Early Testing Questions for Mobile Apps | TechWell

Early Testing Questions for Mobile Apps

Assuming one has considered test strategy and done some high-level test verification and validation (V&V) planning, a mobile app tester should take early actions to gain a better understanding of the product in order to answer the following questions:

  • What test/V&V actions has the developer taken?
  • Has the developer implemented static code-analysis testing?
  • What risks exist for the product?
  • Does the team communicate well and understand what software development/test actions are in play?

For the first question, I consider testing/V&V integral to what many app developers do. Programmers do things like unit testing or test-driven development. They participate in code reviews or pair programming. They conduct activities like modeling, design, or analysis, which can remove some error sources for software bugs.

Better programmers will practice more of these, but some development staffs still think testing/V&V is the job of the designated quality assurance people. This raises potential problems the test team must add to their risk list.

The second question focuses on a developer action that may be done by the test group. For years now there has been a class of analysis tools that searches for potential errors in the app code. I think of these as compilers on steroids, but they are more commonly called code static-analysis tools. Ideally, developers should use these tools as they code and before they baseline their code.

However, I’ve worked alongside many teams with strict time constraints, so I understand that programmers do not always use these tools properly—if at all. If the answer to this question is “No, but the team does have access to such tools,” then the testers can take over the analysis job and become the first-pass filter for errors. This moves testing to the left, provides early feedback to developers, and finds many errors that are hard to find by traditional testing.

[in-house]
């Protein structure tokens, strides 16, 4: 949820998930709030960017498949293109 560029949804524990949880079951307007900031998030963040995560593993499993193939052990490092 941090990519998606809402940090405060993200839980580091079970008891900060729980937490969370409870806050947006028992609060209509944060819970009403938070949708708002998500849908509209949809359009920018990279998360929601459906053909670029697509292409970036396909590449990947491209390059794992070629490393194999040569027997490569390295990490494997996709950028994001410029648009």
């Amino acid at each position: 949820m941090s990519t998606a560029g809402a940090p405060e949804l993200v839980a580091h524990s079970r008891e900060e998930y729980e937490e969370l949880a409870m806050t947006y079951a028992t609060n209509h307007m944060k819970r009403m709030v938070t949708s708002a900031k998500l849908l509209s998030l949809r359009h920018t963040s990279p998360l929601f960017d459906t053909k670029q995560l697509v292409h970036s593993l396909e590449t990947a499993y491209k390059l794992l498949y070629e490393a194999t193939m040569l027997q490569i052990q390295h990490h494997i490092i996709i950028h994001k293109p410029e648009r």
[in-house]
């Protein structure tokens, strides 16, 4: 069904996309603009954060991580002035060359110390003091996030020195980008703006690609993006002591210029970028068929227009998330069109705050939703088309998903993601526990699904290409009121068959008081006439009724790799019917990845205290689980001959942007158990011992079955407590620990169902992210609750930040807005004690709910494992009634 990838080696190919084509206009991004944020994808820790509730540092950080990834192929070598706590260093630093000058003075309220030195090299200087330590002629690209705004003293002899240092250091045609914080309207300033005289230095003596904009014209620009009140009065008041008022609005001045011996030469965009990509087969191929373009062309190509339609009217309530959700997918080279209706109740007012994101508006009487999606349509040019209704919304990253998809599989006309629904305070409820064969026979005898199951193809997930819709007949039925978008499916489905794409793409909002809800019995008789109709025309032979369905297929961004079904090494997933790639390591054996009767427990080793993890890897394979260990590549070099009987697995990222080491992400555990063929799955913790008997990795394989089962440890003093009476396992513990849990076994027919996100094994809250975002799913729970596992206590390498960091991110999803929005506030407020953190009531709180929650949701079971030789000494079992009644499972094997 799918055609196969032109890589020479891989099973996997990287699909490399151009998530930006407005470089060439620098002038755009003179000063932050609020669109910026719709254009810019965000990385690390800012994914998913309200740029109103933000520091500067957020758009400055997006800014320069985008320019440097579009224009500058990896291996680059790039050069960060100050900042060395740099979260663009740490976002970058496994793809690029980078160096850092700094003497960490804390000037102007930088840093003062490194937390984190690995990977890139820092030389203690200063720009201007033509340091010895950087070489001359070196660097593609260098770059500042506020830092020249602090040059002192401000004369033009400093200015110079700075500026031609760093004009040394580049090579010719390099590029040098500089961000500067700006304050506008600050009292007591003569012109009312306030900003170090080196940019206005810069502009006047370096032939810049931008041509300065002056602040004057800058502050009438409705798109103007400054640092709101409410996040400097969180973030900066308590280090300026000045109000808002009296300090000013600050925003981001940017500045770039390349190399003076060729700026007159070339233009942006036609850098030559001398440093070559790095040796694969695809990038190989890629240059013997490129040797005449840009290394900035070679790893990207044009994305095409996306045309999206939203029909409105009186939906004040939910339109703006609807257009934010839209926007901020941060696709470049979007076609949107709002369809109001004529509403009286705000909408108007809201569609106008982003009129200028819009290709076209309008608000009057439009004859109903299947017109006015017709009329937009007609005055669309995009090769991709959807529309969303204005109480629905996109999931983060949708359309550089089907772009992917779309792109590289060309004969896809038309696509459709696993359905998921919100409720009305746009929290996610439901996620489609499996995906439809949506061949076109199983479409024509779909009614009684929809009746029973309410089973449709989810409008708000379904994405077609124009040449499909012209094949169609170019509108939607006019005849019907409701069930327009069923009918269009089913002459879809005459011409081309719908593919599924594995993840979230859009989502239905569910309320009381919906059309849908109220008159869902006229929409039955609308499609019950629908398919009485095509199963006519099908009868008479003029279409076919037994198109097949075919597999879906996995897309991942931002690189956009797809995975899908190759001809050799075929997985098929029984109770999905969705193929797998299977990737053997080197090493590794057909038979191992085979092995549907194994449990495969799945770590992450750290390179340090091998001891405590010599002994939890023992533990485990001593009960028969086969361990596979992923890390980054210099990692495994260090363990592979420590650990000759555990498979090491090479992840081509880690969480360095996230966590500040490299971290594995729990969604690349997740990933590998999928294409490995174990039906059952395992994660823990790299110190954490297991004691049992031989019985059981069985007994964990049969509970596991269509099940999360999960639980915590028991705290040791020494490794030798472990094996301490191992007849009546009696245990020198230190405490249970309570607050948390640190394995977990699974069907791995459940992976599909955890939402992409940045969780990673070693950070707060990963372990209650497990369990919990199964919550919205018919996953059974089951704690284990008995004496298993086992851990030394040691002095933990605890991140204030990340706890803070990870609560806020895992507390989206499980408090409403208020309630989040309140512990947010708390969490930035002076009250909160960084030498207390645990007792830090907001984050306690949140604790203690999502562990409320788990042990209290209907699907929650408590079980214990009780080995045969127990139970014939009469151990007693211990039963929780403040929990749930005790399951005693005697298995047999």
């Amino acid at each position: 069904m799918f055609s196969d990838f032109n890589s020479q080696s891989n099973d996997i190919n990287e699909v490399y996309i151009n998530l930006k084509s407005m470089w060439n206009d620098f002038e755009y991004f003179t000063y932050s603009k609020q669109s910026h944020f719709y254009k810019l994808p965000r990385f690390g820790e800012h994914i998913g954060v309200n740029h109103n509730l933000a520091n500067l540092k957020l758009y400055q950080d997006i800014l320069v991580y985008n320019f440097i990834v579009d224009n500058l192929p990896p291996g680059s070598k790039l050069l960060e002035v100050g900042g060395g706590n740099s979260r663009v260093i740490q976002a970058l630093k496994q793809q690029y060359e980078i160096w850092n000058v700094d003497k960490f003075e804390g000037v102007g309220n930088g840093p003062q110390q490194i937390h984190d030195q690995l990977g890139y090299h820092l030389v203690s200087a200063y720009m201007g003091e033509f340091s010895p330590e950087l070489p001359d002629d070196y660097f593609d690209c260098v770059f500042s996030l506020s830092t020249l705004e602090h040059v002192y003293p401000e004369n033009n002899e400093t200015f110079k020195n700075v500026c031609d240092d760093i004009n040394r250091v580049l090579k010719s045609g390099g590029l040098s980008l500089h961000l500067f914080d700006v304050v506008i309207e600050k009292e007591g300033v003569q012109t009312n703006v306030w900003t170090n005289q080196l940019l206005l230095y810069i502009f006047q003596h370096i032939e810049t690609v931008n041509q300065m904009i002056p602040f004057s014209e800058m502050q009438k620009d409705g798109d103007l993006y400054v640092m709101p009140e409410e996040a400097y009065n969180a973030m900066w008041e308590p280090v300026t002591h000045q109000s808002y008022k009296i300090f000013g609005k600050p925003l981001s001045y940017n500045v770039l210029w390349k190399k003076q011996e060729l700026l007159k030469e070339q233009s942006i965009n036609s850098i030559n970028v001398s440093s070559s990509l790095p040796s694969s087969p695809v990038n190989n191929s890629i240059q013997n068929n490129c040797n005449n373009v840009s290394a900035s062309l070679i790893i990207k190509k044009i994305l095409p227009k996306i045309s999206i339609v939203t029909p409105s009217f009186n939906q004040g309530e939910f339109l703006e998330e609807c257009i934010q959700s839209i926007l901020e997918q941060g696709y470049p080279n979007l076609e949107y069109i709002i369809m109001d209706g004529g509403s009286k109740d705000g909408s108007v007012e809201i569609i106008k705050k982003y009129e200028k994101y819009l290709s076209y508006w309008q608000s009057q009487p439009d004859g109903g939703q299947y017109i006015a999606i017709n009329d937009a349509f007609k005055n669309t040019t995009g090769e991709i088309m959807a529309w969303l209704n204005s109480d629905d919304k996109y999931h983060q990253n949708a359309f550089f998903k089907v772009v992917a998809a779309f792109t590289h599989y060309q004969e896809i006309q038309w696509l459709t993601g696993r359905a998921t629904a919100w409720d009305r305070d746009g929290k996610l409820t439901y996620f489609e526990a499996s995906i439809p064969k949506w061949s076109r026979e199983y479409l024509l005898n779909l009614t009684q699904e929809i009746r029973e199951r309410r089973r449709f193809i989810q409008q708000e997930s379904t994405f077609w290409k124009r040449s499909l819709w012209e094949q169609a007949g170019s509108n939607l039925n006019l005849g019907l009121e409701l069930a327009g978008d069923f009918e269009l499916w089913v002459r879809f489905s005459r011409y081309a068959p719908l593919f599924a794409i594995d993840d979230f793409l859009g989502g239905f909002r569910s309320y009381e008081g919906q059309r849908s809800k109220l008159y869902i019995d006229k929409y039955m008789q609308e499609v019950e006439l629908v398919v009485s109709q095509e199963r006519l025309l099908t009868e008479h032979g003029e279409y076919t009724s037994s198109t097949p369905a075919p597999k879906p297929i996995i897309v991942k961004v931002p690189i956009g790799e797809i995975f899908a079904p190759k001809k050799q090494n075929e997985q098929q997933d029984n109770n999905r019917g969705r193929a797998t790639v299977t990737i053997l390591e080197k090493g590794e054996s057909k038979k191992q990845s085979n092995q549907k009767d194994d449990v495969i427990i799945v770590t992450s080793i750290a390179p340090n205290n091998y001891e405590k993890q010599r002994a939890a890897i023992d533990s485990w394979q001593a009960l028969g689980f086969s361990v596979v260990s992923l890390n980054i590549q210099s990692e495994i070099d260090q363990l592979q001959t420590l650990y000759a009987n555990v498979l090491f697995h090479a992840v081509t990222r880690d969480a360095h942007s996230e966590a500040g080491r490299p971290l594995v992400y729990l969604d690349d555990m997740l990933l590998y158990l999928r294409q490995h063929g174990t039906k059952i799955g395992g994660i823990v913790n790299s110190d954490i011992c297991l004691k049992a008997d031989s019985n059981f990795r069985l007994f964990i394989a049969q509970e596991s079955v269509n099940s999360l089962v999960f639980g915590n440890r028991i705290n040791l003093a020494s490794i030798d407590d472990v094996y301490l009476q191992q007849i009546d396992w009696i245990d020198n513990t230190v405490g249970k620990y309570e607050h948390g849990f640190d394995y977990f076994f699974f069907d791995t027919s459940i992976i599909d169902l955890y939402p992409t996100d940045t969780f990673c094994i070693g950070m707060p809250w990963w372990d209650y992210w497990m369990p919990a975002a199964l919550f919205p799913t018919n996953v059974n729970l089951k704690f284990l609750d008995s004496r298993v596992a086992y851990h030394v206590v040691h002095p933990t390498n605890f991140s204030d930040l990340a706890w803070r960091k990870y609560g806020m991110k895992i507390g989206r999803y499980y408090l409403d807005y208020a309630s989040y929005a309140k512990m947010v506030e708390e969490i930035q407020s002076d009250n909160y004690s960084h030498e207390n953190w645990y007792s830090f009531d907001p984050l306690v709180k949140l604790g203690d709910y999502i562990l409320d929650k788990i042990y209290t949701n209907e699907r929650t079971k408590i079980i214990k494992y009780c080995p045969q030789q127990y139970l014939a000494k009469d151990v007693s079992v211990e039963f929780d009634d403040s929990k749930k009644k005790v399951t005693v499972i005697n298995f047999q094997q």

Defining risks in apps means you must know things such as why the software has been created to solve a problem (this may be business rules, requirements, marketing ideas, etc.); when the software must be done (time to market, what parts of the software are needed when, etc.); who is creating the software (what skills they have, what knowledge they have, what bug history they have, etc.); what approaches are being used in creating the software (lifecycles, agile vs. traditional methods, vendors of third-party software, outsourcing of code elements, etc.); and how much money is at stake (to create the software, that can be lost by the software, etc.).

Finally, a concern I always have is communication within the development-test team. One ideal in agile is communication that is quick and meaningful. Mobile is fast. Mobile app communication often will be direct to the stakeholder, with minimal formal documentation and few or no formal written documents. If testers detect an issue or risk, this should be brought forth in a daily meeting or to stakeholders in real time.

There are other questions to ask before classical testing really starts, but if you can get good answers to these questions, your mobile project stands a better chance of success.

Jon Hagar is presenting the session Top Ten Attacks to Break Mobile Apps at STARWEST, in Anaheim, CA, October 12–17, 2014.

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